Most American employers must abide by The Fair Labor Standards Act of 1938 (FLSA) and pay overtime for workweeks exceeding 40 hours. However, most employee drivers at trucking companies are an exception due to the law’s motor carrier exemption.
But if Congress follows through on the U.S. Department of Transportation’s recent advice, all that will change. Bill H.R. 7517, introduced recently in the House, will end exemptions.
Labor already accounts for roughly 43% of the cost of trucking among companies employing drivers. Many carriers pay drivers overtime or charge hourly detention fees when wait times exceed a contracted threshold.
The question for many industry watchers is this: Many carriers already use electronic logging devices, GPS trackers, and driver-facing cameras to measure and monitor driver performance. Would adding more overtime pay for truck drivers improve shipper/receiver efficiency? How could drivers benefit?
How Bill H.R. 75171 could impact pay for truck drivers
Like any regulatory change, the bill will likely have benefits, costs, and unknown unintended consequences–including potential market effects, significant challenges for large carriers, and changes to pay for truck drivers:
- Single truck owner-operators leased to larger carriers may indirectly benefit if large carriers pay company drivers more and freight rates rise.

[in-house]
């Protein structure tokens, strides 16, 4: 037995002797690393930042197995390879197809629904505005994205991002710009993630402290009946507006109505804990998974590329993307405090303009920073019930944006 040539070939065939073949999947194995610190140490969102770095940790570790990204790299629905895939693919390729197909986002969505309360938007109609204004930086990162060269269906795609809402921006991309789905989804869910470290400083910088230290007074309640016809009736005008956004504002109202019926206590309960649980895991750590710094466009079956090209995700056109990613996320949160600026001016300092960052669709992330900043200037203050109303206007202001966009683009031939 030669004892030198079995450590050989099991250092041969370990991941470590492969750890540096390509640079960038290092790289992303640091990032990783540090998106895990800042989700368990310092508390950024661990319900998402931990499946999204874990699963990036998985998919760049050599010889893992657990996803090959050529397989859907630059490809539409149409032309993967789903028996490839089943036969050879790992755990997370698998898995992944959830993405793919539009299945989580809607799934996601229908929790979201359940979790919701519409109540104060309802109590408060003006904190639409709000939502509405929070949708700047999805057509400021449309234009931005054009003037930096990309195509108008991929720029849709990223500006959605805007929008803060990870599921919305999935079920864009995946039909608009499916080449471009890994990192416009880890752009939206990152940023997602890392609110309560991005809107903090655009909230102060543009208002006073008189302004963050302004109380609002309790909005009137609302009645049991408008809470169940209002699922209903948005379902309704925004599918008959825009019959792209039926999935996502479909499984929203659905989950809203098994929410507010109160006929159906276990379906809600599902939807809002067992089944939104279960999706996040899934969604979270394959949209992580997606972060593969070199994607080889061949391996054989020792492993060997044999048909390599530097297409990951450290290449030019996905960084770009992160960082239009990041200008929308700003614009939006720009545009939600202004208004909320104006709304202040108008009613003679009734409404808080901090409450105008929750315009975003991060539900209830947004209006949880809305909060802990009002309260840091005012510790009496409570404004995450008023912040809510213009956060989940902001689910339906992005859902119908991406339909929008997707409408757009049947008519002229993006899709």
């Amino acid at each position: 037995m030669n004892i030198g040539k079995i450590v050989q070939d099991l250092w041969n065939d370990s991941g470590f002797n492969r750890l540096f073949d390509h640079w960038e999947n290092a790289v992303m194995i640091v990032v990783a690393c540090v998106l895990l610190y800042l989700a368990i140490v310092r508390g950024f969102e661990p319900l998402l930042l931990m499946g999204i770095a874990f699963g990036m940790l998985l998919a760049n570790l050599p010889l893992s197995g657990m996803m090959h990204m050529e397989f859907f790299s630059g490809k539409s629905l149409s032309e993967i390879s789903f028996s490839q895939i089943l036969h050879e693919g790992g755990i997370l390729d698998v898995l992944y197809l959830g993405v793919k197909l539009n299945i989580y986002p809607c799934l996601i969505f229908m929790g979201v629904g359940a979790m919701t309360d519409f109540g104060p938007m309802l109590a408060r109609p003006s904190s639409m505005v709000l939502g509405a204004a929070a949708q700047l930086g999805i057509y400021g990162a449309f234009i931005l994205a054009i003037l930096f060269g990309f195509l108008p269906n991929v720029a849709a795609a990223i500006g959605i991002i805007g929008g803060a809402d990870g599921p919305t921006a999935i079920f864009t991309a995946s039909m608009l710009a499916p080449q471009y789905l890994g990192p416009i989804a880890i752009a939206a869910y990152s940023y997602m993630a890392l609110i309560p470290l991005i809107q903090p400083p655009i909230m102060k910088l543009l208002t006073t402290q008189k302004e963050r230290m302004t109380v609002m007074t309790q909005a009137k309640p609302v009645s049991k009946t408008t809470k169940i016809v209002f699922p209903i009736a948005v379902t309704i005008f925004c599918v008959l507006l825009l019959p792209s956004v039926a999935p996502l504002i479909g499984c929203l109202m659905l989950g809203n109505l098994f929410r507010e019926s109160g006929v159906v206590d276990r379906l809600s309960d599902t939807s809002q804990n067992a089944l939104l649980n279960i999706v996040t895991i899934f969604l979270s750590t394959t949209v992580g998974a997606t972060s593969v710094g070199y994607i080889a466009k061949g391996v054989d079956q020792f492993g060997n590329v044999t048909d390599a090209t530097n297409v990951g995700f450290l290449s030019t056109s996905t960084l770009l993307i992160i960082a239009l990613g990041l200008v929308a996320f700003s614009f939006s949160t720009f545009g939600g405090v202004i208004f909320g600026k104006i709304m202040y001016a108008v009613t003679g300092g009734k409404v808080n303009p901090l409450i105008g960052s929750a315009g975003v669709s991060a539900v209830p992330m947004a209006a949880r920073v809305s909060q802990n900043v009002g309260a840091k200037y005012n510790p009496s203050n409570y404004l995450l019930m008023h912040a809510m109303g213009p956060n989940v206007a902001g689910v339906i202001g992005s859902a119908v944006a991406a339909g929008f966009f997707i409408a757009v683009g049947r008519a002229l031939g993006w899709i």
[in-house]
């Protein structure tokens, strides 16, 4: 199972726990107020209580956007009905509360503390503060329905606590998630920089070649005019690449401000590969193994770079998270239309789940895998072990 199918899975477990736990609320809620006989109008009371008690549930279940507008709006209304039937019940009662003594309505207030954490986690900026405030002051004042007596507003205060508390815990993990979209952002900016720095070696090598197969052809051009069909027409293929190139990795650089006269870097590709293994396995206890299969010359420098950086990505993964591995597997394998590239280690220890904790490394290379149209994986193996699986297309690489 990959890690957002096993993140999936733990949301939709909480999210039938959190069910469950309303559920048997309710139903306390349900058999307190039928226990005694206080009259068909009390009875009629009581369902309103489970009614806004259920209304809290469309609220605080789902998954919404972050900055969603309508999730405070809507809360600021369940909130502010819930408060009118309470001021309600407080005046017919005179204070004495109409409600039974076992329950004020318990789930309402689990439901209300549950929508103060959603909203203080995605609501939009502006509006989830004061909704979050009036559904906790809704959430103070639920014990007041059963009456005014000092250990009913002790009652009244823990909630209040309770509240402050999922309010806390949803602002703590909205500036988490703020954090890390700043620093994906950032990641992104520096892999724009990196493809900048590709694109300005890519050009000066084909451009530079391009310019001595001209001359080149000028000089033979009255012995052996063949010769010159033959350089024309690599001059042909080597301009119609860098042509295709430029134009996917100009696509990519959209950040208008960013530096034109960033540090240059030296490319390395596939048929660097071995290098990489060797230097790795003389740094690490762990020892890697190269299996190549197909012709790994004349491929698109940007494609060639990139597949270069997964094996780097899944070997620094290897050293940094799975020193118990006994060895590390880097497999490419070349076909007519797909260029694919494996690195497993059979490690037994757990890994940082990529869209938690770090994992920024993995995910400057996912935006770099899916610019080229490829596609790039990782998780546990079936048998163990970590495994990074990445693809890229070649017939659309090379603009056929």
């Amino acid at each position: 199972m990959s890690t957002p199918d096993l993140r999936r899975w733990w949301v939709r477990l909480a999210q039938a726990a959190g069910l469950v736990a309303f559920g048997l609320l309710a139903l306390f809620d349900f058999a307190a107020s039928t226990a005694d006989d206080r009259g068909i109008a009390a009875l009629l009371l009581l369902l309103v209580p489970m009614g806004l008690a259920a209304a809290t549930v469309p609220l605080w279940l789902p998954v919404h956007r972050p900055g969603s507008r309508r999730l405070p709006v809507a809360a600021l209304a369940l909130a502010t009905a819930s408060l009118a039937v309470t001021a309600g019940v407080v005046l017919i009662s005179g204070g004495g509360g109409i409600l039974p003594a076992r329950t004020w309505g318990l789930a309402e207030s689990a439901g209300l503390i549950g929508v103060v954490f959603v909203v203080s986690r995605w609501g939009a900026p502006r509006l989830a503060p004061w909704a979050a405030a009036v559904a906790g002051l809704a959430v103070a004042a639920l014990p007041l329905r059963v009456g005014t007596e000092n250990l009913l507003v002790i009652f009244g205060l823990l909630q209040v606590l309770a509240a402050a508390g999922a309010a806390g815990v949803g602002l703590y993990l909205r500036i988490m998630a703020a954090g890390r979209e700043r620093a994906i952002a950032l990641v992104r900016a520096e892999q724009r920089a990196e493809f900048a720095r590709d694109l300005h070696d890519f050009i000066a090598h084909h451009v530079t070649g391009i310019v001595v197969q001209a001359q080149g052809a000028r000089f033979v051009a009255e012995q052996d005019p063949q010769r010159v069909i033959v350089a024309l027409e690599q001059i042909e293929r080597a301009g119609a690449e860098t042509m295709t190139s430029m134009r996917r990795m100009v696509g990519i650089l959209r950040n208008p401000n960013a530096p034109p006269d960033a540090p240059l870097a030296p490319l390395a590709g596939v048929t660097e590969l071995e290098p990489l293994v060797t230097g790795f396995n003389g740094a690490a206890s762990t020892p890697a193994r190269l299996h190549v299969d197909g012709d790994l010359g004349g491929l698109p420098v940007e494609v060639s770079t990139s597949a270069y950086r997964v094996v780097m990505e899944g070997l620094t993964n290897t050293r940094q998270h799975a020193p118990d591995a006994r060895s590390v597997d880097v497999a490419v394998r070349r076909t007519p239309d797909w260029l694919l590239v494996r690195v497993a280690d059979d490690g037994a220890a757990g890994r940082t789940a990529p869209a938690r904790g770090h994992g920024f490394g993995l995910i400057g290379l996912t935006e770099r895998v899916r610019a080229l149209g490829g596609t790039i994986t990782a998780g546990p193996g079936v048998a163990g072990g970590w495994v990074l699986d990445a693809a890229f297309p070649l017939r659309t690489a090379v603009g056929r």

- Most company drivers would likely benefit financially by spending less time waiting to load or unload shipments.
- Carriers with company drivers could reduce pay for truck drivers to offset overtime pay, keeping total earnings relatively unchanged. Or they may rely more heavily on independently contracted owner-operators.
- The industry could offer fewer company driving jobs, which provide stability, insurance, and retirement benefits.
- Carriers who do not already provide overtime pay for truck drivers would likely need to overhaul their systems for paying drivers and tracking drivers’ hours.
- While most employee truck drivers hauling over the road receive per-mile payment, trucking’s hodgepodge of compensation models (hourly wages, salaries, percentage pay, and the like) may mean carriers find some existing payment models incompatible with overtime. Furthermore, they may need to implement new payment systems, which would require time and resources. This fundamental change could hasten trucking automation and the use of autonomous trucks.
We haven’t seen the impact of the new bill yet. But it is sure to impact the U.S. trucking industry and fair pay for truck drivers. Axele supports fair pay for truck drivers, who work tirelessly to move cargo across the U.S. After all, paying truck drivers for their work helps them enjoy a better lifestyle. Contact Axele today.